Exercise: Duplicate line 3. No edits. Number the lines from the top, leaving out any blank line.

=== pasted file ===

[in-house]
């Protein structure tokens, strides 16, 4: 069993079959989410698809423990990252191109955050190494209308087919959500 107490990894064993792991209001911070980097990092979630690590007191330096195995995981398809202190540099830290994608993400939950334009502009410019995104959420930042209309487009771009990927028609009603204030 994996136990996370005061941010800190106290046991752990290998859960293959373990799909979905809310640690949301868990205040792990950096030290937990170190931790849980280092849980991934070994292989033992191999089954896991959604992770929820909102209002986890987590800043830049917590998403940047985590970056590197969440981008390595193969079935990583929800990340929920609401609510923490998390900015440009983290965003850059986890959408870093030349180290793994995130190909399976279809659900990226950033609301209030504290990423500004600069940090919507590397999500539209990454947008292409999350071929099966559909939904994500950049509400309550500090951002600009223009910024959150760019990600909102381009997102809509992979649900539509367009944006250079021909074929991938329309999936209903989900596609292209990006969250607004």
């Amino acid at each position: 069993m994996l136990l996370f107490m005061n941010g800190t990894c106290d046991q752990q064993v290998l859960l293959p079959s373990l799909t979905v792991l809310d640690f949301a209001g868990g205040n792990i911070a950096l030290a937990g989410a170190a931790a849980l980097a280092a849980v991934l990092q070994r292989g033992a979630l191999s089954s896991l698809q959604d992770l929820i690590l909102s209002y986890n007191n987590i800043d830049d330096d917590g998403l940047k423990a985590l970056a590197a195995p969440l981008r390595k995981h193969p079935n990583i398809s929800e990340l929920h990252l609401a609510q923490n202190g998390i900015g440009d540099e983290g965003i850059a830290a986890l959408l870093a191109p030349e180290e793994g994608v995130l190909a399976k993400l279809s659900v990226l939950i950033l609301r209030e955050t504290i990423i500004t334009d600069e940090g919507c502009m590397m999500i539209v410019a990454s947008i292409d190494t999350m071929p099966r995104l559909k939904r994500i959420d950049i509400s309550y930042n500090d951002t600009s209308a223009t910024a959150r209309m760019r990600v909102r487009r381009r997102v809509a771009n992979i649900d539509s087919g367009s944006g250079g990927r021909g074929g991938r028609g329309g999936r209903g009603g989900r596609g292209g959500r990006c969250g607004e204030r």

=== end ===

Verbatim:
């Amino acid at each position: 069993m994996l136990l996370f107490m005061n941010g800190t990894c106290d046991q752990q064993v290998l859960l293959p079959s373990l799909t979905v792991l809310d640690f949301a209001g868990g205040n792990i911070a950096l030290a937990g989410a170190a931790a849980l980097a280092a849980v991934l990092q070994r292989g033992a979630l191999s089954s896991l698809q959604d992770l929820i690590l909102s209002y986890n007191n987590i800043d830049d330096d917590g998403l940047k423990a985590l970056a590197a195995p969440l981008r390595k995981h193969p079935n990583i398809s929800e990340l929920h990252l609401a609510q923490n202190g998390i900015g440009d540099e983290g965003i850059a830290a986890l959408l870093a191109p030349e180290e793994g994608v995130l190909a399976k993400l279809s659900v990226l939950i950033l609301r209030e955050t504290i990423i500004t334009d600069e940090g919507c502009m590397m999500i539209v410019a990454s947008i292409d190494t999350m071929p099966r995104l559909k939904r994500i959420d950049i509400s309550y930042n500090d951002t600009s209308a223009t910024a959150r209309m760019r990600v909102r487009r381009r997102v809509a771009n992979i649900d539509s087919g367009s944006g250079g990927r021909g074929g991938r028609g329309g999936r209903g009603g989900r596609g292209g959500r990006c969250g607004e204030r």